Trees block solar panels, and a feud ends in U.S. court
by Felicity Barringer
Update: Here it is (h.t. dirtcrashr)
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Call it an eco-parable: one Prius-driving couple take pride in their eight redwoods, the first of them planted over a decade ago. Their electric-car-driving neighbors take pride in their rooftop solar panels, installed five years after the first trees were planted.
A snotty jet-set couple builds a McMansion next to a small pig farm, because the land is cheap. As the farm grows, they sue the pig farmer because of the noise and the smell.
Trees - redwoods, live oaks or blossoming fruit trees - are usually considered sturdy citizens of the sun-swept peninsula south of San Francisco, not criminal elements. But under a 1978 state law protecting homeowners' investment in rooftop solar panels, trees that impede solar panels' access to the sun can be deemed a nuisance and their owners fined up to $1,000 a day.
Correct me if I am wrong. Don't trees draw in and capture that deadly man-made CO2, that Al Gore has warned us about, storing it safely in their wood fiber? Don't they return valuable O2 to the environment? Don't they do this with the warm and fuzzy power of solar energy? Mr. solar panel's solar panels probably cost more to manufacture, using processes that use petroleum energy and resources, than they will pay back for years. And let's talk about energy. Do you think Mr. Solar panels solar panels are more efficient at converting solar energy than a design that nature has been tweaking and improving for billions of years?
To avoid future problems, Simitian has introduced a bill to ensure that trees planted before solar panels are installed have a right to grow in peace.
Wait a minute. What about these trees. Don't they have rights? This is California. Trees are people too.
The solar-redwoods dispute is unusual largely because it is a solar-panel owner who is mounting the challenge. Typically, solar-panel owners have to play defense.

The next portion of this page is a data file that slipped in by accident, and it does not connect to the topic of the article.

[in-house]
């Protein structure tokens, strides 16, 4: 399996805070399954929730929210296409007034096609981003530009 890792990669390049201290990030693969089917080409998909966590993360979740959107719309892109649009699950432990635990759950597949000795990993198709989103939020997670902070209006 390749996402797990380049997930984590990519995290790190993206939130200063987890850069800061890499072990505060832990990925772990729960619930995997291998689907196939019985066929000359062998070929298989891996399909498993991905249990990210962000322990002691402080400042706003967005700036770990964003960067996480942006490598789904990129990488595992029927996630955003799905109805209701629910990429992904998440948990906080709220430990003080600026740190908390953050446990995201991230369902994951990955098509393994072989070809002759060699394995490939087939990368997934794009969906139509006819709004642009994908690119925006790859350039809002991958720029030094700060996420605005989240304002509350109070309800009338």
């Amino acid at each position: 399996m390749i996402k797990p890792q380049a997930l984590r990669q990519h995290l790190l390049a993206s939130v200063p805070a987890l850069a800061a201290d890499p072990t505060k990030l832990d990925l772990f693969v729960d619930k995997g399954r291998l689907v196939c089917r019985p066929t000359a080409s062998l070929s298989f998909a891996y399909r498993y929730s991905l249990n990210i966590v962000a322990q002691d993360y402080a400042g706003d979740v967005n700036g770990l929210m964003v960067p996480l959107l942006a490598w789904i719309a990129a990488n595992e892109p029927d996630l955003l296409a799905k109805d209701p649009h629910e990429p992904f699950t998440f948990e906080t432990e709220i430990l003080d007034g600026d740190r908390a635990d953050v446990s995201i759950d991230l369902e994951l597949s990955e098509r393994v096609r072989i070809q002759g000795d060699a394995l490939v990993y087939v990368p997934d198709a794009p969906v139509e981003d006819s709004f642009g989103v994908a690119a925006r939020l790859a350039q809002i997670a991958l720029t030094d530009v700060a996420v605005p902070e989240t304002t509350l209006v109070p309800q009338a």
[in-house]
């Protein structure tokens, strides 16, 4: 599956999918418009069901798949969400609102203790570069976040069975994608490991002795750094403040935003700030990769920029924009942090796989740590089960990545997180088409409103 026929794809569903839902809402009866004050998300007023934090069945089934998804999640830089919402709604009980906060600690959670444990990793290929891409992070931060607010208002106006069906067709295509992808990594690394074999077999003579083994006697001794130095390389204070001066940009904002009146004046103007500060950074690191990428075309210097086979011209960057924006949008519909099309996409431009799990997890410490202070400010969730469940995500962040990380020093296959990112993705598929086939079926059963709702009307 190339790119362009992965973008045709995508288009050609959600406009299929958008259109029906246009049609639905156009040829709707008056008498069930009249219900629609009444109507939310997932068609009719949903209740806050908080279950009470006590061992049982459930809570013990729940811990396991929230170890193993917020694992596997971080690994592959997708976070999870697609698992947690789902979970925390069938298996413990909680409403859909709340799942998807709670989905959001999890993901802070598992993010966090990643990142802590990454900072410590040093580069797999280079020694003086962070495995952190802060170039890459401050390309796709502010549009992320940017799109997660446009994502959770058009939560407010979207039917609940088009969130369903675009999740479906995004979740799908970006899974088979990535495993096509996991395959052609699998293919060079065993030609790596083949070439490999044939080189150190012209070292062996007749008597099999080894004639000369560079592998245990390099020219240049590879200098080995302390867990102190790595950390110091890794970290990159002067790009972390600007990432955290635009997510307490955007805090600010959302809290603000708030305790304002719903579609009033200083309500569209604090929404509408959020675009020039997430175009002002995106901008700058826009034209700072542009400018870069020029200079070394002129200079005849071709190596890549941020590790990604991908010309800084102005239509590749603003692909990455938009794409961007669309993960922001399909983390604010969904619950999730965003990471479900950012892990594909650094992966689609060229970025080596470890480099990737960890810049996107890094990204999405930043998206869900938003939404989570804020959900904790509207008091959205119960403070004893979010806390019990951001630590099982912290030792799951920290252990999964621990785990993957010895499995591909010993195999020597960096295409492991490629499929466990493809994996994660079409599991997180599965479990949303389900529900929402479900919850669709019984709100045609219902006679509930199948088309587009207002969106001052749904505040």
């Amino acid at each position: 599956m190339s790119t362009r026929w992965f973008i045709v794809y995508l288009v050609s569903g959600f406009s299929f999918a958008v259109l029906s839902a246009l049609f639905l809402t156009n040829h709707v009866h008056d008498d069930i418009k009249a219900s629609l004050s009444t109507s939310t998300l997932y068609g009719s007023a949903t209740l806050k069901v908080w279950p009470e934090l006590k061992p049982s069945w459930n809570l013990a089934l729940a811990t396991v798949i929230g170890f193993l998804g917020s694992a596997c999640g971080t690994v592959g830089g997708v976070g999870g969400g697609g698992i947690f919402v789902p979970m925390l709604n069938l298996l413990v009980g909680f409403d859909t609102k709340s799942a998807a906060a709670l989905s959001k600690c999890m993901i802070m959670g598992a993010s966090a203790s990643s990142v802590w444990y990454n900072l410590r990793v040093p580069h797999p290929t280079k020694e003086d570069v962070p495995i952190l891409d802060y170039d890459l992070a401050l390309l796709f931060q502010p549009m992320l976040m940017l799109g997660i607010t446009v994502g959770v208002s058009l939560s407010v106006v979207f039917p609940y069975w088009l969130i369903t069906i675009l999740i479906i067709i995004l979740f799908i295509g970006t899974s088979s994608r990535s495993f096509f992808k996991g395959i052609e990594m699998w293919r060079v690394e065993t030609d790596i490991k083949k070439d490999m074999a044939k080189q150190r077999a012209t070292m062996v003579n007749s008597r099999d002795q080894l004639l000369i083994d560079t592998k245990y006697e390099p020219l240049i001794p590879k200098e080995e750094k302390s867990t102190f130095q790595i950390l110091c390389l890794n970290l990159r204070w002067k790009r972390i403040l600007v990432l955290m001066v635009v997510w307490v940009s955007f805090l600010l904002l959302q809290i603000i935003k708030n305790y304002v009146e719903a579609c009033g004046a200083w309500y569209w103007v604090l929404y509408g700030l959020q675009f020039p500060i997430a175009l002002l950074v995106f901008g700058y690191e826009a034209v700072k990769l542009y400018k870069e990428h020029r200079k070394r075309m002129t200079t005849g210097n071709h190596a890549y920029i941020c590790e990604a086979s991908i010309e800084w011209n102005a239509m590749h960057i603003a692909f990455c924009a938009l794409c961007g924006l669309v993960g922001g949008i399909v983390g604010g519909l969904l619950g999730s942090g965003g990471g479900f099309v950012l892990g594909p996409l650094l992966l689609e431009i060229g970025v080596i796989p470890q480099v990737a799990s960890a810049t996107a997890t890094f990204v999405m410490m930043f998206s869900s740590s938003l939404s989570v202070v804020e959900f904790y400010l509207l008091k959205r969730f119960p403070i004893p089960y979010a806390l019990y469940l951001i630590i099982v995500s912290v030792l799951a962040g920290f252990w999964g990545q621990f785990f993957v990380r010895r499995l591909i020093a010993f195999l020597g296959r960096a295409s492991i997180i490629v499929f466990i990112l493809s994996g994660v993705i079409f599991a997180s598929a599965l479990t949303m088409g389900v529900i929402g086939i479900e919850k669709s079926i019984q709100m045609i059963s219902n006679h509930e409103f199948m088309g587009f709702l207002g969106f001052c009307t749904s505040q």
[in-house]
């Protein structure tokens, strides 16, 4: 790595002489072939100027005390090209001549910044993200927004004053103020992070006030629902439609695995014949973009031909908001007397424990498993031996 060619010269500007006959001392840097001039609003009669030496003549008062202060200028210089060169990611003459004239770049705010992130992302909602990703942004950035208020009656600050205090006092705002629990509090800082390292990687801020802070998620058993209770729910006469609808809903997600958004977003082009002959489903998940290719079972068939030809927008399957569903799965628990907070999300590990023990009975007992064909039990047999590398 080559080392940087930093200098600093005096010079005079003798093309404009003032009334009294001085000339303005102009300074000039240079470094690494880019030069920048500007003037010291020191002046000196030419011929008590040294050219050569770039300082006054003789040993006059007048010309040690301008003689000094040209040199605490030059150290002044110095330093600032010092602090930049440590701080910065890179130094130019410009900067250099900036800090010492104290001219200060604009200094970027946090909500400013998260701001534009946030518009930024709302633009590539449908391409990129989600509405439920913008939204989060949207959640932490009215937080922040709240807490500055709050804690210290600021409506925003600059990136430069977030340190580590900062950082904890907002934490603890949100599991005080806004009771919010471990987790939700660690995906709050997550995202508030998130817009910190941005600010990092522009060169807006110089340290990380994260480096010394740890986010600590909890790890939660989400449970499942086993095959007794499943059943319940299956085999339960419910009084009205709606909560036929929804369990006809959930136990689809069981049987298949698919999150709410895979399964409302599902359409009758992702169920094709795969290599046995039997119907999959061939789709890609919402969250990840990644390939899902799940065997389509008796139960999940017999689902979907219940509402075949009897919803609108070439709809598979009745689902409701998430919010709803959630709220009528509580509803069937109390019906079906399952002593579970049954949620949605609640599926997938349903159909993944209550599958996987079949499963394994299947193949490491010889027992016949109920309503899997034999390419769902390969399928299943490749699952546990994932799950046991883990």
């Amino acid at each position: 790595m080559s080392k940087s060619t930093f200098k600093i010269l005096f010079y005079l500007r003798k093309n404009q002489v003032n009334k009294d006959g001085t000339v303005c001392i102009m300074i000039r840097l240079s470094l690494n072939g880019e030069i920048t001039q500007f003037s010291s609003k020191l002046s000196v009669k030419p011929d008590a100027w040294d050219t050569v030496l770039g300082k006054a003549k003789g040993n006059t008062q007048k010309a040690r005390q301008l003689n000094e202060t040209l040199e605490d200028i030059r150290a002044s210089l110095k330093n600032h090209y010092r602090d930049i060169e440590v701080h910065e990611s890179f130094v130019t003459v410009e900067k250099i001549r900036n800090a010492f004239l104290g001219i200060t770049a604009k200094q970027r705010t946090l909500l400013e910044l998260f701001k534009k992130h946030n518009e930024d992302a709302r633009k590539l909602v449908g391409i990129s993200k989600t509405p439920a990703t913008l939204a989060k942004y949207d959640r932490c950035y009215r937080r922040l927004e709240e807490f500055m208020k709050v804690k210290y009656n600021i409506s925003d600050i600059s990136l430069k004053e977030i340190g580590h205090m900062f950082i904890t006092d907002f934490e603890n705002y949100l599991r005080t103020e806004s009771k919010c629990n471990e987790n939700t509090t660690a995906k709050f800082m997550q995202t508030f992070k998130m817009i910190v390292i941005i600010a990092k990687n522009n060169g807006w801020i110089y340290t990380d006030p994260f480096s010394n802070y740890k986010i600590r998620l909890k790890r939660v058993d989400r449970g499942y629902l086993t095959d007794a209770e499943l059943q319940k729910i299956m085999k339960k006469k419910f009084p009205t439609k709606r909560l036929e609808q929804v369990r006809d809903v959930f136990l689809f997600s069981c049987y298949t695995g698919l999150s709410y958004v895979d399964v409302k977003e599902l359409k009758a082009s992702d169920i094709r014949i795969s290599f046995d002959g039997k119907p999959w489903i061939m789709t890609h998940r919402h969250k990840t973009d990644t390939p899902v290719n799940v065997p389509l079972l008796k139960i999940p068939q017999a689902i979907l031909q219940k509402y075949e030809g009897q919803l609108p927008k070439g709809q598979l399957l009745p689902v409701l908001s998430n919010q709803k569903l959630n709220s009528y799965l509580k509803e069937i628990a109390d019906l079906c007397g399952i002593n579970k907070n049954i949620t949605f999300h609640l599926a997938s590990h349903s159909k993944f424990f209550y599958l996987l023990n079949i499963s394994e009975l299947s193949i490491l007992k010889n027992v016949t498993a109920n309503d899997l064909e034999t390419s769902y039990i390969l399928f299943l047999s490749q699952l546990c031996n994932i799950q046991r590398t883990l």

And why should they not play defense? Look at that thing. It is the biggest eye-sore around. It is probably lowering the whole value of the neighborhood. It is an obnoxious billboard that spews the message: "Look at me! I am so conscious of the environment, I am willing to kill natural things in the environment to bring it to your attention!"
Treanor and Bissett said that after spending $37,000 on legal fees, they had no money left for an appeal. Last month, to comply with the order - even though Kumli said that he found it hard to call the trees a "nuisance" - the couple called the pruners.
Here's what I would do. By-pass the courts, they are useless Marxist tools. Go straight to the PR campaign. The neighbor with the trees should have called the Sierra club, and made a big eco-terrorist case for his floral friends. He could have sent the tree-huggers off to the corner with global warming crowd and let them duke it out, watching them burn off their booty on lawyers. It would be like putting a space heater and an air conditioner in the same small room, and challenging them to hold the temperature constant.
How Zen would that be?